Australian retail sales unexpectedly declined for the first time in four months in November as consumers spent less on household goods and clothing in an economy with a weaker employment outlook.
Sales dropped 0.1 percent to A$21.5 billion ($22.6 billion) from a month earlier, when they were unchanged, the Bureau of Statistics said in Sydney today. The result compares with the median forecast for a 0.3 percent gain in a Bloomberg News survey of 15 economists, none of whom predicted a decline.
The data underpins Reserve Bank of Australia Governor Glenn Stevens’s decision to make five rate reductions -- totaling 1.75 percentage points from November 2011 to December -- as he seeks to buttress a slowing economy. The benchmark rate is at 3 percent, matching a half-century low, as policy makers seek to stimulate industries outside of mining, where investment is expected to peak this year.
“This is a worry because it suggests that the Reserve Bank’s rate cuts aren’t yet getting traction with households,” said Joshua Williamson, Citigroup Inc.’s senior economist in Sydney. “It suggests the central bank has some further work to do despite the fact that the global backdrop has improved.”
Spending on household goods fell 0.9 percent, and consumers spent 0.6 percent less on clothing and footwear, today’s report showed, while food retailing was unchanged. They spent 1 percent more at other retailing outlets, a category that includes news agents and florists, it showed.
The local dollar traded at $1.0489 at 11:41 a.m. in Sydney from $1.0517 before the release. The yield on 10-year Australian government debt slipped to 3.38 percent from 3.42 percent yesterday.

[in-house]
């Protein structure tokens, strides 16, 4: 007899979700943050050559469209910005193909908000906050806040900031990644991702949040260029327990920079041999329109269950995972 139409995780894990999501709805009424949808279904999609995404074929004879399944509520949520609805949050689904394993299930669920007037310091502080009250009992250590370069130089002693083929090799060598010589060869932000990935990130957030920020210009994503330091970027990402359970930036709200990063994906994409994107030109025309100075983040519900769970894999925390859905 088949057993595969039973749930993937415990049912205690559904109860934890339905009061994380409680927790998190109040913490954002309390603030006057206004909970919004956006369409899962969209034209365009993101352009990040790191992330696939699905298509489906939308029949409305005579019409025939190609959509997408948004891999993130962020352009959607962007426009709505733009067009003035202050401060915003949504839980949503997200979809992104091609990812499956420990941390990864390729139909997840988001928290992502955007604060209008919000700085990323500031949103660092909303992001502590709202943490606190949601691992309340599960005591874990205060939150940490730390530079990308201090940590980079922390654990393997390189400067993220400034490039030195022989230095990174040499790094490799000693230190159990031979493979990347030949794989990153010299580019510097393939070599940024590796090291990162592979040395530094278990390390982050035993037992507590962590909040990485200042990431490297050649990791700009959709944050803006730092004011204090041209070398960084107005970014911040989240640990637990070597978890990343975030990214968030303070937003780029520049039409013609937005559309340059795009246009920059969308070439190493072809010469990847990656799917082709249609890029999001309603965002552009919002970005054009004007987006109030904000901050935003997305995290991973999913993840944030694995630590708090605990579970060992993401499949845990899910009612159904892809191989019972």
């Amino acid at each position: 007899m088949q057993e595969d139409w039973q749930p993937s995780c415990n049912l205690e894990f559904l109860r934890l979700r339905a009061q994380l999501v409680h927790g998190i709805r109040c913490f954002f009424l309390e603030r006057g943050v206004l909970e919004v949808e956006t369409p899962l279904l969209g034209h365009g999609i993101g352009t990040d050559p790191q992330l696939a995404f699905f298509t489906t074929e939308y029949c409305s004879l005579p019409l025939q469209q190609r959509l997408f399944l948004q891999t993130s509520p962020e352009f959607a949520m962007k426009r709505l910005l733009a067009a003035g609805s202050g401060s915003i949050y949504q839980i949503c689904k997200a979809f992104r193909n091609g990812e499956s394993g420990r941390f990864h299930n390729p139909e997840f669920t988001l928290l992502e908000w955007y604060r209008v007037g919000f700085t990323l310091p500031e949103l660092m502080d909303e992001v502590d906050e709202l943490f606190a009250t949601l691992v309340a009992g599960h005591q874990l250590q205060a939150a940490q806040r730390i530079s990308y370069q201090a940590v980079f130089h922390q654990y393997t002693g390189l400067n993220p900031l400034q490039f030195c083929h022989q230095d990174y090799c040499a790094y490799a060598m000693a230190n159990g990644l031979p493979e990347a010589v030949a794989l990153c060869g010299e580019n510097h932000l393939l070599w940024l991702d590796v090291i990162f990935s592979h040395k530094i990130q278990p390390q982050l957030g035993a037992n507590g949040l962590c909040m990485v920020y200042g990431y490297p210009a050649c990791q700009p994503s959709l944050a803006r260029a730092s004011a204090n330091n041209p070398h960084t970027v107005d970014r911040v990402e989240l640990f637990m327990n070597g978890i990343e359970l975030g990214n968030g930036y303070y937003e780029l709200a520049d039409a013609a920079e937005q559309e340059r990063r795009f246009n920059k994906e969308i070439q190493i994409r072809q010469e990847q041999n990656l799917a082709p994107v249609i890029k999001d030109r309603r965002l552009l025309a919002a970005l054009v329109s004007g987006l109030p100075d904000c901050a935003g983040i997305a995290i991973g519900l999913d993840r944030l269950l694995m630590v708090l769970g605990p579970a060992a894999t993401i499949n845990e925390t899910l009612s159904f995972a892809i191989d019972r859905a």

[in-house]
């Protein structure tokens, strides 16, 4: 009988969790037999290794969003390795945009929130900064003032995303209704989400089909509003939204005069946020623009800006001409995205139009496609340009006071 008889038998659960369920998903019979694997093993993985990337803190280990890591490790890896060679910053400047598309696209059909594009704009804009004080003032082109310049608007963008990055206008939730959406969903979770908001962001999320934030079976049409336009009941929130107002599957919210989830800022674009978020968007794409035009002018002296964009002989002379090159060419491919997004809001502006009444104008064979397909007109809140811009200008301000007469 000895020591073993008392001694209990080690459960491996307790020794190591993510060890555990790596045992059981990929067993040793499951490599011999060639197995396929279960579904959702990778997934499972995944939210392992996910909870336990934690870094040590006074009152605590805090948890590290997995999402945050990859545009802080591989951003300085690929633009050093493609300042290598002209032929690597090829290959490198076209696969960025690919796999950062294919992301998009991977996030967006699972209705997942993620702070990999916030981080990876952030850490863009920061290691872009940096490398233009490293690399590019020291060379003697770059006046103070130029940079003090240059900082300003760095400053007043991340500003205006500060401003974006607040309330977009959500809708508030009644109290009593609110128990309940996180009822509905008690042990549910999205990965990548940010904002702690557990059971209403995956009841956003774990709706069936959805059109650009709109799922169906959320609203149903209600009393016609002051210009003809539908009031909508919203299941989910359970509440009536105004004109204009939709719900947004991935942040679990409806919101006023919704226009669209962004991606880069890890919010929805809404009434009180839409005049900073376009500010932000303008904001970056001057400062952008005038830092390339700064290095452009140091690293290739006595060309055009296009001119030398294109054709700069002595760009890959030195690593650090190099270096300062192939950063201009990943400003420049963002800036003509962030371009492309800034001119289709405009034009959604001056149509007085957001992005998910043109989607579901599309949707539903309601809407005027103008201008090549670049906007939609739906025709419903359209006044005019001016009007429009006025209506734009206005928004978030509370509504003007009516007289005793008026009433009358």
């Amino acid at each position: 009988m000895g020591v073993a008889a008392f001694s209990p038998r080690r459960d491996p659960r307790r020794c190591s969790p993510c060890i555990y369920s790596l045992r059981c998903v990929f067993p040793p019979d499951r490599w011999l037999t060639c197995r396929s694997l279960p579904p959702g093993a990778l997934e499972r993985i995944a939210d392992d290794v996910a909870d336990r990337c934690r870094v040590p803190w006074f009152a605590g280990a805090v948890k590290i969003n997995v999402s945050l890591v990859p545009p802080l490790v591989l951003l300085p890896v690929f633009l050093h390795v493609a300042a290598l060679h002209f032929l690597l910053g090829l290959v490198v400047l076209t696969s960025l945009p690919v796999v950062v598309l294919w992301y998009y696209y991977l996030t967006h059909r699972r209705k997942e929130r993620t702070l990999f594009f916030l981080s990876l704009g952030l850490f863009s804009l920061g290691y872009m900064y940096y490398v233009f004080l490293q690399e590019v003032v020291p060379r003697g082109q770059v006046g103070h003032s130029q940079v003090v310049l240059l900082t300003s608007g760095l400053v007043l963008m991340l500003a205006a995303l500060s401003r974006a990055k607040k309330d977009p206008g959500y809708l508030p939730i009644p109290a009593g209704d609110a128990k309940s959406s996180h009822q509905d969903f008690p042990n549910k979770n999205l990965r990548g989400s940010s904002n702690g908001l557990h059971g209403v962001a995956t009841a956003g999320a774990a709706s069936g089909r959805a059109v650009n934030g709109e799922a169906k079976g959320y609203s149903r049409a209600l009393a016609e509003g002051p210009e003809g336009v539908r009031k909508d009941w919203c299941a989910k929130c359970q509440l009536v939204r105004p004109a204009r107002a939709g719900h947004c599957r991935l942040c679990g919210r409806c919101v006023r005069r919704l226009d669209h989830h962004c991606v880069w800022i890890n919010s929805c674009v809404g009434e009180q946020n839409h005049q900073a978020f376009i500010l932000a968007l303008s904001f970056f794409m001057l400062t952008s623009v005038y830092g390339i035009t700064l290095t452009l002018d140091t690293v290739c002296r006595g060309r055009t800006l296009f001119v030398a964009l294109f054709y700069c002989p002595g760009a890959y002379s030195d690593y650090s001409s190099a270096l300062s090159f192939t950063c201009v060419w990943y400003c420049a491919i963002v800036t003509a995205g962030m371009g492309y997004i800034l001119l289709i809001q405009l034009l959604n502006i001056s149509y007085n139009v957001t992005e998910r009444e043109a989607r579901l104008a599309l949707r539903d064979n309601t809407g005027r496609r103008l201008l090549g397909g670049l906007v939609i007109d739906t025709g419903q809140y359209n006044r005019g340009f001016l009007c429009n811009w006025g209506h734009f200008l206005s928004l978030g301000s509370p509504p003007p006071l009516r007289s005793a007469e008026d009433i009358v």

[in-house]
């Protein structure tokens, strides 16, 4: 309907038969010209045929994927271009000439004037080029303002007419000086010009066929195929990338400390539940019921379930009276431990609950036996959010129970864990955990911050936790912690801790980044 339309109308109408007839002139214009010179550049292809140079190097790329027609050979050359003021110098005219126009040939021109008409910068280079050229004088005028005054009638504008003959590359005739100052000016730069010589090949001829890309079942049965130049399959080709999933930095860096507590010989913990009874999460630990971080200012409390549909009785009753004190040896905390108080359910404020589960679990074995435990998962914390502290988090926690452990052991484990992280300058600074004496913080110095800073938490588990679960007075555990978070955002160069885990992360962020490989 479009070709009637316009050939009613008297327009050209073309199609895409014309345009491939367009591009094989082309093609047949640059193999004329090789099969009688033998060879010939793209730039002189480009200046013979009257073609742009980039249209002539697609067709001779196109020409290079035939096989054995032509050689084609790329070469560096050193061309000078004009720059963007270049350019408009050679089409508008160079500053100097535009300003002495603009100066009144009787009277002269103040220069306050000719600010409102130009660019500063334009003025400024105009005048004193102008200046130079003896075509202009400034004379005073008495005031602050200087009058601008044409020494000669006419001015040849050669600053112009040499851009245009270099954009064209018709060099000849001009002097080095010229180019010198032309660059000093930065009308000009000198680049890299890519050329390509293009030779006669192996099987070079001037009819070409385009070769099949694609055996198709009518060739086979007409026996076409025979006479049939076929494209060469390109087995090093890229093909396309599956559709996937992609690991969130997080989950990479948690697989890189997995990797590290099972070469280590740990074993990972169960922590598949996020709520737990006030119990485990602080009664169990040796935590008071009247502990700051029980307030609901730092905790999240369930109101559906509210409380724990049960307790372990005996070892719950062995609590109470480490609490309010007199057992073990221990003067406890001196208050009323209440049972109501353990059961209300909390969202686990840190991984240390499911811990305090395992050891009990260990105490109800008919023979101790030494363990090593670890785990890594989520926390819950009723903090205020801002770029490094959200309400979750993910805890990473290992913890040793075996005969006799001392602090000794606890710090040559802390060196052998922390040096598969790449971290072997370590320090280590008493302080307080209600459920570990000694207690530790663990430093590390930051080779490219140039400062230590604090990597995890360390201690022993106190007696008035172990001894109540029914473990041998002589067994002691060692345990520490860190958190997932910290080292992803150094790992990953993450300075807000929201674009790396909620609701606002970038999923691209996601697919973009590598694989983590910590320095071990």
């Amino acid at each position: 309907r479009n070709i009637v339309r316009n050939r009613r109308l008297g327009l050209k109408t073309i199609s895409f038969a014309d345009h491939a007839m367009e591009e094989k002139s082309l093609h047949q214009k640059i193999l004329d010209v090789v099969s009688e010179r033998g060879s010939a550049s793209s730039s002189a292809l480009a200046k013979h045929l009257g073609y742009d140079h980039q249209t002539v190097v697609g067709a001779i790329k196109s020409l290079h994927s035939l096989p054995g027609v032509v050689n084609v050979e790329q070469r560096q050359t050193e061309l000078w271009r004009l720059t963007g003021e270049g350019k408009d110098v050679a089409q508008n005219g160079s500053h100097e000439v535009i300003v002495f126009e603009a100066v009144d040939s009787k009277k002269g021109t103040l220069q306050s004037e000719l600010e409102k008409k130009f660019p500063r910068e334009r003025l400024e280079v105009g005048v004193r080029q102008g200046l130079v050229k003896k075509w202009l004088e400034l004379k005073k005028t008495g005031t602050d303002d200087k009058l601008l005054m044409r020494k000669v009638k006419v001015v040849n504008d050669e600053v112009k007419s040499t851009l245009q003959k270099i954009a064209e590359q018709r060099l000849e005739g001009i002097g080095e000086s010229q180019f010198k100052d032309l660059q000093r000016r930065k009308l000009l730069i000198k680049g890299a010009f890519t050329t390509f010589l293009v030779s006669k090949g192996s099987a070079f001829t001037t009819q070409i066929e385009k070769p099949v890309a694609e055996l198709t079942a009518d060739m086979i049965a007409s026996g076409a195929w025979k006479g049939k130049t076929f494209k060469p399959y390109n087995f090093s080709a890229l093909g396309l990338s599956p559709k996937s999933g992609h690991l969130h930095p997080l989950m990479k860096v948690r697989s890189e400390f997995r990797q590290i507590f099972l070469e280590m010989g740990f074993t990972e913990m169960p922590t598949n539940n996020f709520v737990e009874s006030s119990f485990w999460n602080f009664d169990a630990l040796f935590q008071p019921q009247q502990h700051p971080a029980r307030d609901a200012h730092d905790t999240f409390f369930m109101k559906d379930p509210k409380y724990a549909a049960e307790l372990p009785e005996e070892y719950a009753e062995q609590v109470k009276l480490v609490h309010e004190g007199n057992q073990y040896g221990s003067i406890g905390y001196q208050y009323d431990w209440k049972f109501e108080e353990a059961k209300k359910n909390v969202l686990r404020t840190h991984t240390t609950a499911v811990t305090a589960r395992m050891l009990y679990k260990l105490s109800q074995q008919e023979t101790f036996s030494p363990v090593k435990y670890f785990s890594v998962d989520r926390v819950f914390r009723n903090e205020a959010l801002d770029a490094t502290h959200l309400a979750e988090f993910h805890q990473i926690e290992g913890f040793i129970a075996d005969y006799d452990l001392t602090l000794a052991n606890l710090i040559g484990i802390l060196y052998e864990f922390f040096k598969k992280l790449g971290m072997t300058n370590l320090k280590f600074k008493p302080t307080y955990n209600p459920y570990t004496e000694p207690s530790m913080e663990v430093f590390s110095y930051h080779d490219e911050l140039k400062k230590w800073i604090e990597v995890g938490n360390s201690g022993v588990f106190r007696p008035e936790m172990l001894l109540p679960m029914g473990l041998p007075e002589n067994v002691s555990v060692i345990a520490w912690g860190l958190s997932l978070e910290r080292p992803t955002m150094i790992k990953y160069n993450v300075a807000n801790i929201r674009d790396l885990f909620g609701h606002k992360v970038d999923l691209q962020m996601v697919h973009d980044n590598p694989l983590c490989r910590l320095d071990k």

A separate government report today showed job vacancies in the three months to November declined 6.9 percent.
General Motors Co. (GM:US)’s Holden unit said in November it will cut about one in 13 jobs at its main plant in Adelaide, South Australia, as the strong local currency and increased car imports crimp sales.
Ford Motor Co. (F:US) said in July that it would offer as many as 440 severance payouts at its Australian division, while Toyota Motor Corp. said in January 2012 it would cut 350 jobs, about 10 percent of the workforce at its main plant.
Metcash Ltd., Australia’s largest grocery wholesaler, in November cut its full-year earnings forecast amid a price war with larger supermarket chains.
Metcash has been squeezed as competition between Australia’s two largest supermarket chains, Woolworths Ltd. (WOW) and Wesfarmers Ltd (WES).-owned Coles, has driven grocery discounts. A push to sell milk at A$1 a liter contributed to a 27 percent profit fall at the dairy and drinks division of Kirin Holdings Co.’s Lion unit, the company said in August.
“Households are pessimistic about the prospects for the economy, jobs and house prices, which is prompting them to shut their wallets,” Matthew Circosta, an economist at Moody’s Analytics in Sydney, said before the release. “Lower interest rates have failed to boost consumer confidence.”
The central bank lowered borrowing costs by a total of 50 basis points late in 2011 and a further 125 basis points in May, June, October and December to help stimulate the economy as a mining investment boom crests.
Resource investment to meet Chinese demand and foreign investment funds seeking a haven have spurred gains in the nation’s currency, which has stayed above parity with the U.S. currency for more than six months, its longest stretch above that threshold on record.
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